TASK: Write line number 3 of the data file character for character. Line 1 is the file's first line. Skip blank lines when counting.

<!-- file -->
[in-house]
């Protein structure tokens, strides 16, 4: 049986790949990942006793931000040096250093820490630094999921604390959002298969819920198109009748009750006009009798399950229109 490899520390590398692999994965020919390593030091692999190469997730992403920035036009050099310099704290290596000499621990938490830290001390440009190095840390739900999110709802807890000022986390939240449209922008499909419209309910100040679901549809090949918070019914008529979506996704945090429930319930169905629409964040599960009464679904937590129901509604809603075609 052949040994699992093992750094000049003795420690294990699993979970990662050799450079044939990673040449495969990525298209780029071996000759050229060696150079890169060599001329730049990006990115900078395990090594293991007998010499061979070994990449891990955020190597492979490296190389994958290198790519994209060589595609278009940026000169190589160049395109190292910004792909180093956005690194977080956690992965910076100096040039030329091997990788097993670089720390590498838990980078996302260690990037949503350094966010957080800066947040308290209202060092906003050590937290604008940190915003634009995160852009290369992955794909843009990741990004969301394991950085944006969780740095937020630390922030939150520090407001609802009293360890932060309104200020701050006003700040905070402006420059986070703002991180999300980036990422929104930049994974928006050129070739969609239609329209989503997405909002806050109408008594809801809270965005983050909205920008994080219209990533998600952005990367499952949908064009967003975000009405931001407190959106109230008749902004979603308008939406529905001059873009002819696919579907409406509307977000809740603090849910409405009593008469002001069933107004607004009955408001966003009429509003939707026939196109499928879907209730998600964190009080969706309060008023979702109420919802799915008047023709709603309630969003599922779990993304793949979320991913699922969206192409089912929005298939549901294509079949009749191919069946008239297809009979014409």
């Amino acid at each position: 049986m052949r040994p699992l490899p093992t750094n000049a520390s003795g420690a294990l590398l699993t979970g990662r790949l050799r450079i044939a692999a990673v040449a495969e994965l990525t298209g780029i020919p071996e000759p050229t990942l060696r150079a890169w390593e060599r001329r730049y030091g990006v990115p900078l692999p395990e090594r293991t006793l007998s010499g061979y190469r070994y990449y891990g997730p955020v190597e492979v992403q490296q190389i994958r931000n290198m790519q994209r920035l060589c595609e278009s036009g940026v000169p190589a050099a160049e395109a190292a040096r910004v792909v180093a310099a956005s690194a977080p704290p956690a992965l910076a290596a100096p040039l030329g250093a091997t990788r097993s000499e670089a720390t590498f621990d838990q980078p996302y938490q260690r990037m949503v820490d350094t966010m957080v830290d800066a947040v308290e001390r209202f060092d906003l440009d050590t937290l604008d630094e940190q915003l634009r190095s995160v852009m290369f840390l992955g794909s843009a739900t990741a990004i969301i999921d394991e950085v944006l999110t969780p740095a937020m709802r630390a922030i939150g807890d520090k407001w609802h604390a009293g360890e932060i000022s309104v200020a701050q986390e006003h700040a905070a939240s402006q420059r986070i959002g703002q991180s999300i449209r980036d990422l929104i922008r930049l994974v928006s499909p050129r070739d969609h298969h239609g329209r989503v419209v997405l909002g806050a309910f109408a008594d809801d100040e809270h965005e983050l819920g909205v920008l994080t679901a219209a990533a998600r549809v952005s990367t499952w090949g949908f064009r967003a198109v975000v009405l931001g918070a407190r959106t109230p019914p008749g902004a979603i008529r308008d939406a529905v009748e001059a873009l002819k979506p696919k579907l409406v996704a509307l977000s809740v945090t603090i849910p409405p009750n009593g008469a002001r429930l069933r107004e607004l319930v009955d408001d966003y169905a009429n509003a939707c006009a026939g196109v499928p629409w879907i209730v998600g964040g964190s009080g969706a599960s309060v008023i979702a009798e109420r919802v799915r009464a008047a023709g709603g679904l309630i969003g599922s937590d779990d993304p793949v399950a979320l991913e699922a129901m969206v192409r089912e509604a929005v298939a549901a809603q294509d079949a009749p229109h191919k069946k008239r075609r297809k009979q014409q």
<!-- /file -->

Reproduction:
């Amino acid at each position: 049986m052949r040994p699992l490899p093992t750094n000049a520390s003795g420690a294990l590398l699993t979970g990662r790949l050799r450079i044939a692999a990673v040449a495969e994965l990525t298209g780029i020919p071996e000759p050229t990942l060696r150079a890169w390593e060599r001329r730049y030091g990006v990115p900078l692999p395990e090594r293991t006793l007998s010499g061979y190469r070994y990449y891990g997730p955020v190597e492979v992403q490296q190389i994958r931000n290198m790519q994209r920035l060589c595609e278009s036009g940026v000169p190589a050099a160049e395109a190292a040096r910004v792909v180093a310099a956005s690194a977080p704290p956690a992965l910076a290596a100096p040039l030329g250093a091997t990788r097993s000499e670089a720390t590498f621990d838990q980078p996302y938490q260690r990037m949503v820490d350094t966010m957080v830290d800066a947040v308290e001390r209202f060092d906003l440009d050590t937290l604008d630094e940190q915003l634009r190095s995160v852009m290369f840390l992955g794909s843009a739900t990741a990004i969301i999921d394991e950085v944006l999110t969780p740095a937020m709802r630390a922030i939150g807890d520090k407001w609802h604390a009293g360890e932060i000022s309104v200020a701050q986390e006003h700040a905070a939240s402006q420059r986070i959002g703002q991180s999300i449209r980036d990422l929104i922008r930049l994974v928006s499909p050129r070739d969609h298969h239609g329209r989503v419209v997405l909002g806050a309910f109408a008594d809801d100040e809270h965005e983050l819920g909205v920008l994080t679901a219209a990533a998600r549809v952005s990367t499952w090949g949908f064009r967003a198109v975000v009405l931001g918070a407190r959106t109230p019914p008749g902004a979603i008529r308008d939406a529905v009748e001059a873009l002819k979506p696919k579907l409406v996704a509307l977000s809740v945090t603090i849910p409405p009750n009593g008469a002001r429930l069933r107004e607004l319930v009955d408001d966003y169905a009429n509003a939707c006009a026939g196109v499928p629409w879907i209730v998600g964040g964190s009080g969706a599960s309060v008023i979702a009798e109420r919802v799915r009464a008047a023709g709603g679904l309630i969003g599922s937590d779990d993304p793949v399950a979320l991913e699922a129901m969206v192409r089912e509604a929005v298939a549901a809603q294509d079949a009749p229109h191919k069946k008239r075609r297809k009979q014409q």